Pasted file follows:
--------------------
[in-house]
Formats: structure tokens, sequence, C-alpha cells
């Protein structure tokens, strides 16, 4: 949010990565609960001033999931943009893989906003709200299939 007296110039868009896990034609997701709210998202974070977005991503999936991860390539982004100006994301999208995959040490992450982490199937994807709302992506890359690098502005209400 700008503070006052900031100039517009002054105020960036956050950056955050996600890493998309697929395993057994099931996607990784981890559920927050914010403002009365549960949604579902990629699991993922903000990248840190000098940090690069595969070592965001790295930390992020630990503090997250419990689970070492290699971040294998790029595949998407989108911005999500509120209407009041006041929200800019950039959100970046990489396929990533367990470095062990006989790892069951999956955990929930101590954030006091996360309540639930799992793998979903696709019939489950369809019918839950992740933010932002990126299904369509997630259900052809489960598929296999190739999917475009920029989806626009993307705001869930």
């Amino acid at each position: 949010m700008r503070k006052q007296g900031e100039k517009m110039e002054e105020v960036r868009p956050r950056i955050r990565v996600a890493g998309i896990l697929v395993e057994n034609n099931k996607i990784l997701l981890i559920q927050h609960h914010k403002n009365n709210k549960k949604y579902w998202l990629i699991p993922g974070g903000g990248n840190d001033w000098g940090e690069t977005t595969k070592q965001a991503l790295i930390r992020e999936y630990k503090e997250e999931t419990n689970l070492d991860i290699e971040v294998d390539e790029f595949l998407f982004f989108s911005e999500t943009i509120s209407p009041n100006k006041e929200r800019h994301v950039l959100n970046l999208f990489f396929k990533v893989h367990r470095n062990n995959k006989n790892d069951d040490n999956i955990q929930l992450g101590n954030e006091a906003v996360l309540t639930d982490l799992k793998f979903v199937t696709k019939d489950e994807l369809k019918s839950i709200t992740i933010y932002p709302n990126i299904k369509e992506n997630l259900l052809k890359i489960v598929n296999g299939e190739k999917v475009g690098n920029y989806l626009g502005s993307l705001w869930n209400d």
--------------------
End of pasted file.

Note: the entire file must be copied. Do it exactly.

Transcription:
[in-house]
Formats: structure tokens, sequence, C-alpha cells
């Protein structure tokens, strides 16, 4: 949010990565609960001033999931943009893989906003709200299939 007296110039868009896990034609997701709210998202974070977005991503999936991860390539982004100006994301999208995959040490992450982490199937994807709302992506890359690098502005209400 700008503070006052900031100039517009002054105020960036956050950056955050996600890493998309697929395993057994099931996607990784981890559920927050914010403002009365549960949604579902990629699991993922903000990248840190000098940090690069595969070592965001790295930390992020630990503090997250419990689970070492290699971040294998790029595949998407989108911005999500509120209407009041006041929200800019950039959100970046990489396929990533367990470095062990006989790892069951999956955990929930101590954030006091996360309540639930799992793998979903696709019939489950369809019918839950992740933010932002990126299904369509997630259900052809489960598929296999190739999917475009920029989806626009993307705001869930």
């Amino acid at each position: 949010m700008r503070k006052q007296g900031e100039k517009m110039e002054e105020v960036r868009p956050r950056i955050r990565v996600a890493g998309i896990l697929v395993e057994n034609n099931k996607i990784l997701l981890i559920q927050h609960h914010k403002n009365n709210k549960k949604y579902w998202l990629i699991p993922g974070g903000g990248n840190d001033w000098g940090e690069t977005t595969k070592q965001a991503l790295i930390r992020e999936y630990k503090e997250e999931t419990n689970l070492d991860i290699e971040v294998d390539e790029f595949l998407f982004f989108s911005e999500t943009i509120s209407p009041n100006k006041e929200r800019h994301v950039l959100n970046l999208f990489f396929k990533v893989h367990r470095n062990n995959k006989n790892d069951d040490n999956i955990q929930l992450g101590n954030e006091a906003v996360l309540t639930d982490l799992k793998f979903v199937t696709k019939d489950e994807l369809k019918s839950i709200t992740i933010y932002p709302n990126i299904k369509e992506n997630l259900l052809k890359i489960v598929n296999g299939e190739k999917v475009g690098n920029y989806l626009g502005s993307l705001w869930n209400d």